Tuesday, 20 November 2018
Lloyd George Knew My Father | Theatre Royal, Windsor | Tuesday, July 17
IN William Douglas Home’s black comedy with a heart, the Made for Windsor team presented a moving and very funny account of determination, longevity and loyalty.
At grand, historic country house Boothroyd Hall, General Sir William Boothroyd (James Pellow) and his wife, Lady Sheila (Judith Paris), are faced with the imminent prospect of a major road bypass encroaching on their land.
Lady Sheila tries to cajole their son Hubert, who happens to be an MP, into badgering the Minister of Transport, but to no avail — and so she has declared her intention to do herself in the minute the bulldozers start.
This horrifies daughter-in-law Maud, while granddaughter Sally takes it on the chin, and the menfolk are generally perplexed.
As she enlists Sally’s beau, budding photojournalist Simon, to aid her cause and local vicar Trevor for moral guidance, Sir William’s former army comrade, loyal butler Robertson, keeps the household running smoothly, all the while his facial expressions and simple responses revealing nothing but saying everything.
In the meantime, the deaf and bumbling, daft as a brush Sir William alternates between dropping little gems of wisdom into the conversation and then completely zoning out.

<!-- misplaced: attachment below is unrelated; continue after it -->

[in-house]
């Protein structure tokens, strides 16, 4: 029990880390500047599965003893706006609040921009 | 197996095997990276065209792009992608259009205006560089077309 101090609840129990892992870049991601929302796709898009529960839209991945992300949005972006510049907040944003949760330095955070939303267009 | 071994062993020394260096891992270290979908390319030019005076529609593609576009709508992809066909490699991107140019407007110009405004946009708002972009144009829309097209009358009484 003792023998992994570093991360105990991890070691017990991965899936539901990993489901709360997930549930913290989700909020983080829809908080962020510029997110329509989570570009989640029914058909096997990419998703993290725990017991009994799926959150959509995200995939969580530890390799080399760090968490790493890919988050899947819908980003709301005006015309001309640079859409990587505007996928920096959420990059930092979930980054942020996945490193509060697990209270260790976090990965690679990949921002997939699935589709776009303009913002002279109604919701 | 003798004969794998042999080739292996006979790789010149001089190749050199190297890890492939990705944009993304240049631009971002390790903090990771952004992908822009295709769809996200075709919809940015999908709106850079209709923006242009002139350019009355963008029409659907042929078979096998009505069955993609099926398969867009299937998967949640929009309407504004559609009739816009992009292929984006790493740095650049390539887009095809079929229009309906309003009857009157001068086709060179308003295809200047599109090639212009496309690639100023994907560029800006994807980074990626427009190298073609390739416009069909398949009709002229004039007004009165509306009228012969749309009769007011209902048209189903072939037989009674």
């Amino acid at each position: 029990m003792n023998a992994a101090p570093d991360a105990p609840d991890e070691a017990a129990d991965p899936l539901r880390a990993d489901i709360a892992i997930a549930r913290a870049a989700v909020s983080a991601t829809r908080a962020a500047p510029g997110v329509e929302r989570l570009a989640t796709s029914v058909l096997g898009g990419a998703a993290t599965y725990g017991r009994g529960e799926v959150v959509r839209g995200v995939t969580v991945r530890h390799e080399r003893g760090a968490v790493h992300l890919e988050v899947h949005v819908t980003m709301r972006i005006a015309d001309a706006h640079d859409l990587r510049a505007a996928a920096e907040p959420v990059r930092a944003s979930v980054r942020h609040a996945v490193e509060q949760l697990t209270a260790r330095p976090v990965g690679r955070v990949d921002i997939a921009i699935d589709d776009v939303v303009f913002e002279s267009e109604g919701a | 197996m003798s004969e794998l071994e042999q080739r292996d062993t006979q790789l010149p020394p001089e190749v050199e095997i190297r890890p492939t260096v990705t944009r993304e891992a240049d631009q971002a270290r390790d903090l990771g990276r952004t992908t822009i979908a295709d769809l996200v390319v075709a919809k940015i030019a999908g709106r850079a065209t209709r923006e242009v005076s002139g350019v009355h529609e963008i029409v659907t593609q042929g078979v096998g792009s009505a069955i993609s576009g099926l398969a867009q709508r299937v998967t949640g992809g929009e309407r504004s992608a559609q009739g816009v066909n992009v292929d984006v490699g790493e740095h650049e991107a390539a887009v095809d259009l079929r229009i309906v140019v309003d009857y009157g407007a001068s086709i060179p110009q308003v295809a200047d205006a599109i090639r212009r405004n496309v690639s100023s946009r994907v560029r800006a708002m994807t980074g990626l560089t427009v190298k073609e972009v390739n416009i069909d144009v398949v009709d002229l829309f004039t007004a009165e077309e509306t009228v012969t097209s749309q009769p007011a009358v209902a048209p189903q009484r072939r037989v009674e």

As Lady Sheila gathers her thoughts, prepares her family and starts giving away her valuables, she goes into intricate and meticulous plannning mode, with choices of wood for her coffin, the epitaph for her tombstone, and even giving Hubert the option to add to it later.
She reflects on the 300-odd years the Boothroyds have been in the house, with a hilarious tale about an ancestor and a duck pond somehow adding to the gravitas.
As Maud becomes hysterical, Sally is matter of fact and Hubert tries to play down the situation — not helped by Lady Sheila cutting out the shape of her memorial stone and discussing stonemasons, leading to a wonderful bit of dialogue where she and Hubert try repeatedly to explain to Sir William that they are discussing stonemasons and not freemasons.
The 50 years of marriage between the Boothroyds is summed up in some great moments, Sir William referring to his wife as “bonkers” while revealing that he follows the path she keeps him on.
With the play being named after an old schoolboy ditty said to have emerged some time around the First World War, and sung and played to the tune of Onward Christian Soldiers, this summed up Lady Sheila’s attitude and determination.
As they headed towards impending devastation, given a specific time to gather for breakfast, there was a strange kind of tension and affection between the characters, with the denouement telling us a lot about love, devotion and standing your ground.
20 July 2018
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